90 years old, and he is still bowling strong
By Dennis Hill
Published in News on April 2, 2012 1:46 PM
Charles Jacobi, 90, sets up to roll at Boulevard Lanes while warming up before a league game. Jacobi, who competes for the Good Shepherd Lutheran Church team, has been bowling since he was 10 years old.
For bowler Charles Jacobi of Goldsboro, there aren't as many strikes as there used to be. The ball gets heavier quicker, and he admits to having a little less control over its movement.
But give him a break. After all, he's 90 years old.
Jacobi has been bowling for 80 years, starting when he was a boy in an orphanage in New York, where there was a two-lane alley with wooden balls. A native of Long Island, he said that it is the competition and companionship of the sport that keep him rolling.
And the crashing of the pins.
"When they all go down, I like the hear the 'pow' and watch 'em go all over," he said, grinning.
As far as anyone at Boulevard Lanes knows, Jacobi is the oldest active bowler in Goldsboro.
As he warmed up for a recent church league game, Jacobi tossed a strike and immediately turned and did a pump fist in the direction of his teammates, enthusiasm written all over his face. A minute later he missed taking out the final pin and turned to do the same fist pump, this time in frustration. A minute later he was low-fiving a teammate after his comrade tossed a strike. After eight decades of strikes and gutters, each roll is still important.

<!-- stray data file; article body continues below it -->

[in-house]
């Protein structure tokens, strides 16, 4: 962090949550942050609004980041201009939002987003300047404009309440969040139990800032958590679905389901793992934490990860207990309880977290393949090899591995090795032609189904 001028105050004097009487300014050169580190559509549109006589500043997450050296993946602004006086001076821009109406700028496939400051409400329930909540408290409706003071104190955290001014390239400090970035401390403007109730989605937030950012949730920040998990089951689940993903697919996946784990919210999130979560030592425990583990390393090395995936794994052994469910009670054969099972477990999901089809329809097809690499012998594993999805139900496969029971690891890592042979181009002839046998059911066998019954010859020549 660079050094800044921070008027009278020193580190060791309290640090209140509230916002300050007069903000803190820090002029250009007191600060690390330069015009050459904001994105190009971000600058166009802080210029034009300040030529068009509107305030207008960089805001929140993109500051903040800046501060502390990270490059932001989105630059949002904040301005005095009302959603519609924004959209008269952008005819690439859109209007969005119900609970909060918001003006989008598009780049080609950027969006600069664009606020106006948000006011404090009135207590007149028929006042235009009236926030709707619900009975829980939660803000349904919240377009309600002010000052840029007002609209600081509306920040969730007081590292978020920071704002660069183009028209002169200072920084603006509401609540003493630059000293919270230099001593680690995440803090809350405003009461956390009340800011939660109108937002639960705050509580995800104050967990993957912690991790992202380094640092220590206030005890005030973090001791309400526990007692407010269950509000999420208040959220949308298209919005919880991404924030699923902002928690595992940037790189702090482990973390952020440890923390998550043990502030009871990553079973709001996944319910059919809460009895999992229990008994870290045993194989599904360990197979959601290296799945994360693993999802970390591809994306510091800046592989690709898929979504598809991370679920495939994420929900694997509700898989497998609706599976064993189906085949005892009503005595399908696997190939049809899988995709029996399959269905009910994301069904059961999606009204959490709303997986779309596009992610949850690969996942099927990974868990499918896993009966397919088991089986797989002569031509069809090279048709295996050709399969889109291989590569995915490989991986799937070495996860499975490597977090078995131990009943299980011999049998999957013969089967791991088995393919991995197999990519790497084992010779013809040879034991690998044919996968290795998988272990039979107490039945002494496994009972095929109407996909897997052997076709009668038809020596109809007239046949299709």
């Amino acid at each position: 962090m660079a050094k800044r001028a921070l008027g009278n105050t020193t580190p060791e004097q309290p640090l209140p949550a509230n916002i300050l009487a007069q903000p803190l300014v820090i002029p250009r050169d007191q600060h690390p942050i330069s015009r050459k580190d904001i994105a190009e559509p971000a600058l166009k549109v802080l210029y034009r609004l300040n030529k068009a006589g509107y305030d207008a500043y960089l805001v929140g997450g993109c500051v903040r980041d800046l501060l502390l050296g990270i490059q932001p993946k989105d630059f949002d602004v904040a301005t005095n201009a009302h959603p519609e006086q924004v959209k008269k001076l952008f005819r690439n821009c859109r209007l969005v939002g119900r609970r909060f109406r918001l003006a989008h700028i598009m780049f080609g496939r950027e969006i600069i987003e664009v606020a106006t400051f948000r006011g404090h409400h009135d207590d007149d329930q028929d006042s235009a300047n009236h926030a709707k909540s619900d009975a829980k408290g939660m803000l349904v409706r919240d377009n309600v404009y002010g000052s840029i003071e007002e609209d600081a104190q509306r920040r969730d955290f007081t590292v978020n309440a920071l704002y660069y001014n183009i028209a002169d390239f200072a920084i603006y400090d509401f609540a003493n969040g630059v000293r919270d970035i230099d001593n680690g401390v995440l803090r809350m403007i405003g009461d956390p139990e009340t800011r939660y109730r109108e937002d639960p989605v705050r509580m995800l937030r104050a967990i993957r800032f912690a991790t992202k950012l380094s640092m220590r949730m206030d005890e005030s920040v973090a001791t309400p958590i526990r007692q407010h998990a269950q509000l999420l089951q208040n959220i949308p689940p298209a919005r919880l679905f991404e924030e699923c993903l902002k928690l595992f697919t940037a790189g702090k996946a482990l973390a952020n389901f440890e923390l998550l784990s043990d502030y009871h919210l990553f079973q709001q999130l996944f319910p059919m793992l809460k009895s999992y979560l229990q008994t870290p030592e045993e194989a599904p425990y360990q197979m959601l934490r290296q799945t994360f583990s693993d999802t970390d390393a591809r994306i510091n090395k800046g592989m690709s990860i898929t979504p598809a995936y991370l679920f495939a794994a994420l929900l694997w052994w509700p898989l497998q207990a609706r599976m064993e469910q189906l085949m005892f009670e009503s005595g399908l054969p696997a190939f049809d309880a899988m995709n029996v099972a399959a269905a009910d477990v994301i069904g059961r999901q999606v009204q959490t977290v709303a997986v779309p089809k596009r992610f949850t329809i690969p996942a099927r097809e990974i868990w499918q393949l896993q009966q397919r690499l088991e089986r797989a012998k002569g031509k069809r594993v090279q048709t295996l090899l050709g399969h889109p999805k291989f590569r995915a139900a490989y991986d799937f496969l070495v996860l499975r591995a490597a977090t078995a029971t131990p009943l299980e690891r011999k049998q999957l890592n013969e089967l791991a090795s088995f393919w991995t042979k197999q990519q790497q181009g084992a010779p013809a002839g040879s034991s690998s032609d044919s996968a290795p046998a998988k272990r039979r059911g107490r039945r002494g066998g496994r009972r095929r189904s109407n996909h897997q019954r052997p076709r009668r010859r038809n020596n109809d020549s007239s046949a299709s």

He can tell you exactly when he rolled his highest score -- 258 -- and on which lane it happened. And it came when he was in his 70s.
Jacobi says he only bowls one night a week now. He and his wife, Olivia, used to both bowl, but she eventually gave it up.
They met in England, during World War II. He was a member of the 1st Division field artillery. She came to America after the war.
They moved to Goldsboro about 25 years ago, on the advice of his brother, Tony. Tony then moved to Wisconsin, where Jacobi's other brother, Ted, also lives.
Jacobi was a roofer by trade and only recently fully retired, after his son, Charles Jr., moved to the coast. He has two daughters, Pamela and Barbara.
He said he loved his work.
"I enjoyed it. Nothing bothers you. You're up there on the roof, you get a chance to think."
He attributed his longevity to "just being blessed, I guess," and noted that neither his father nor grandfather had come close to living as long as he has.
Maybe it has something to do with his competitive spirit. Jacobi bowls for Good Shepherd Lutheran Church. His teammates are Mick O'Donnell and Bill Howard. As the threesome warmed up, Jacobi pointed to another bowler tossing balls in the next lane for another team.
"See that guy," he said, smiling. "I'm gonna beat him. We have a little competition going on. We like to beat each other."
Jacobi used to play baseball and said he still enjoys horseshoes. Although he's from New York, he said he was always a Cardinals fan. On one occasion, the Cards were in Brooklyn and he saw Daffy and Dizzy Dean pitch a one-hitter and a no-hitter on the same day.
When he turned 90, the folks at Boulevard Lanes threw him a surprise party, complete with birthday cake. Jacobi said the scene caught him by surprise. He figured it was a party for someone else, he said.
"It made me feel lucky," he said.
How much longer does he expect to be able to roll?
"I don't know," he said, walking off to take his turn. "Ask me in 10 years."